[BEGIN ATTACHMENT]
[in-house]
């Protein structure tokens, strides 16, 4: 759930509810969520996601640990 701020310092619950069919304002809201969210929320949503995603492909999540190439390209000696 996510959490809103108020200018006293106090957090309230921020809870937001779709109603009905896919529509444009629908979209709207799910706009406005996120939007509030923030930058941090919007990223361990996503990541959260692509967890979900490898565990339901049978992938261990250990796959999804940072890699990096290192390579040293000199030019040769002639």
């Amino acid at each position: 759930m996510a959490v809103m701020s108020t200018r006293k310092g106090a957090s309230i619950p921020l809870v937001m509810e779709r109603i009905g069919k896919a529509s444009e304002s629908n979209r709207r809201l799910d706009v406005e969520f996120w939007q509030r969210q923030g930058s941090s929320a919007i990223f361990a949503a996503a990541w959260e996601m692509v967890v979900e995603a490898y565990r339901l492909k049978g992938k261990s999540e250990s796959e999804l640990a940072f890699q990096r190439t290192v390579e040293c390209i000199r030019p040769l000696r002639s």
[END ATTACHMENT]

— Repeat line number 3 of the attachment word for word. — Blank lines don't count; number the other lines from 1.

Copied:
């Amino acid at each position: 759930m996510a959490v809103m701020s108020t200018r006293k310092g106090a957090s309230i619950p921020l809870v937001m509810e779709r109603i009905g069919k896919a529509s444009e304002s629908n979209r709207r809201l799910d706009v406005e969520f996120w939007q509030r969210q923030g930058s941090s929320a919007i990223f361990a949503a996503a990541w959260e996601m692509v967890v979900e995603a490898y565990r339901l492909k049978g992938k261990s999540e250990s796959e999804l640990a940072f890699q990096r190439t290192v390579e040293c390209i000199r030019p040769l000696r002639s």